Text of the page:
Septic Arthritis of Prosthetic Joints Empiric Therapy

Updated: Dec 12, 2022
  • Author: John L Brusch, MD, FACP; Chief Editor: Michael Stuart Bronze, MD  more...
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Empiric Therapy Regimens

Removal and replacement of an infected prosthetic joint is required, with the possible exception of those cases of prosthetic joint infection (PJI) that are recognized within 30 days of implantation, are without evidence of significant peri-prosthetic involvement, and have a high likelihood to respond to simple debridement combined with antibiotic therapy (70-90%). This response progresssively lessens past this point. Please see Septic Arthritis.

Empiric therapeutic regimens for septic arthritis of prosthetic joints, or peri-prosthetic joint infection (PJI), have been based primarily on physical findings, history, and in particular, the results of the Gram stain of synovial fluid.The most common pathogens are MSSA, MRSA, CoNS, coliforms, and N gonorrhea. [1, 2, 3, 4, 5, 6, 7, 8]  Inadequate initial treatment often results in unsatisfactory outcomes because of continued bone and tissue damage brought about by unchecked infection.

Candida auris has rapidly become a significant nosocomial infection due to its high transmissibility between patients and care givers, resistance to most antifunngal medications, and its potentiation by concurrent COVID-19 infection. [9]

It is challenging to differentiate aseptic loosening of prosthetic joints from low-grade chronic periprosthetic joint infections. In such cases, debridement and measurement of circulating biomarkers, including various blood tests for bacterial DNA, hold promise in making these determinations. The specificity of procalcitonin measurements is low in these situations (27.8%). The combination of a C-reactive protein (CRP) level [10] greater than 0.3 mg/dL and IL-6 level greater than 5.12 pg/mL is superior, with a sensitivity of 75% and specificity of 98.2% in high-risk patients. [11, 12]

General recommendations

Cultures of blood, synovial fluid, and, if possible, periprosthetic tissue, should be obtained before initiating antibiotic therapy for PJI. [13]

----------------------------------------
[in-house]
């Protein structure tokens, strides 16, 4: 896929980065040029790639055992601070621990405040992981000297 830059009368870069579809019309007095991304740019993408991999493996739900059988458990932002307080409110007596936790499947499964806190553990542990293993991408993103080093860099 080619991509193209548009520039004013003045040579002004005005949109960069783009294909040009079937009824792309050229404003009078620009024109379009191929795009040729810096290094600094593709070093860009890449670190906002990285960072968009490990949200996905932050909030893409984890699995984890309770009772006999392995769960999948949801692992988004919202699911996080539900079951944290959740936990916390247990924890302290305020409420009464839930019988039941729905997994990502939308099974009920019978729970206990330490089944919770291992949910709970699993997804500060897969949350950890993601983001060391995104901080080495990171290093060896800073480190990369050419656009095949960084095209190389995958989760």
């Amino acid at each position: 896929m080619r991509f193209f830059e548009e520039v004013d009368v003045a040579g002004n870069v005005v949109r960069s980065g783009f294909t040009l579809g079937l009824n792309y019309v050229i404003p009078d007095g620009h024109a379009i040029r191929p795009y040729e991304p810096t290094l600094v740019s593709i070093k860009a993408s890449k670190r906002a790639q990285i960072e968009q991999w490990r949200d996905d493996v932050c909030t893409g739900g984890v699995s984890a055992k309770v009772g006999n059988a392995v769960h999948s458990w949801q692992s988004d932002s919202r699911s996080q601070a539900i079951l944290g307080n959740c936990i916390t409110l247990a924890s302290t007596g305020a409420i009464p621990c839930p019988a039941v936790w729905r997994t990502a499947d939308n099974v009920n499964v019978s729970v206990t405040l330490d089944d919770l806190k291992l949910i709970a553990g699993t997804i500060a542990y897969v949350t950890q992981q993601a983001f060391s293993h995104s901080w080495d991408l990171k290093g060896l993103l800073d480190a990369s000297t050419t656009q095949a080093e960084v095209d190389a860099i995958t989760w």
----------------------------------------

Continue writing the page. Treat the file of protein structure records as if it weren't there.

Response to antibiotic therapy should be monitored by measuring the response of inflammatory markers such as CRP, procalcitonin, and erythrocyte sedimentation rate (ESR). [14]  It is important to remember that the in vitro culture and sensitivity results obtained at the beginning of infection do not reflect the actual activity of the anticrobial agent. It is increasingly recognized that ongoing inflammation can significantly blunt activity of the medication. If the patient is not responding, repeat cultures of blood, drainage, and tissue should be performed.

Duration of total antibiotic therapy is at least 6 wks extended to 12 weeks. At least 10 days of such should be given parenterally. Essentially, such therapy should be continue until cultures and inflammatory markers have normalized.

Ongoing suppressive antibiotic therapy is indicated when not all the infected prosthetic material and surrounding bone and soft tissue can be removed.

Rifampin 600 mg PO q24h should be added for staphylococcal infections whenever infected prosthetic material is retained. To prevent the development of resistance to it, rifampin should be started 2 days after initiation of the other antibiotic agents. [1, 2, 3, 4]  The  primary purpose of these other agents is to prevent the development of resistance by the infecting microbe. 

For coverage of MSSA, MRSA, CoNS, and E faecalis, vancomycin commonly is begun at 15 mg/kg IV q12h in those with normal renal function. Vancomycin has lost a good deal of effectiveness against these pathogens. In seriously ill patients with renal sufficiency, it is challenging to reach an adequate therapeutic level (5-12 µg/ML). In addition, MRSA, MSSA, CoNS, and E faecalis have developed varying degrees of resistance. [8, 15, 16]  

The author recommends the use of linezolid for empiric coverage of all streptococci, MSSA, MRSA, and most isolates of CoNS. When given longer than 2 weeks, significant hematologic side effects may occur, including thrombocytopenia, pancytopenia, leukopenia, and anemia, as well as peripheral neuropathies.

Ceftriaxone provides coverage against gram-negative enterics, as well as N gonorrhea and a large variety of streptococci. The author's usual empiric coverage for patients with PJI would be a combination of ceftriaxone and linezolid.

Daptomycin is effective against aerobic gram-positive organisms such as MSSA, MRSA, CoNS, VSE,and VRE. Previous treatment with vancomyin can markedly reduce its effectiveness. Addition of nafcillin or ampicillin lowers the daptomycin MIC versus S Aureus and enterococci, respectively.

Minocycline provides good coverage against MRSA, VRE, and enteric organisms.

Aztreonam is useful in covering gram-negative aerobes in those with severe beta-lactam allergies. [17, 18]  

Ecinocandins, such as capsofungin, exhibit the lowest rate of resistance to Candida auris. Such may develop during prolonged treatment.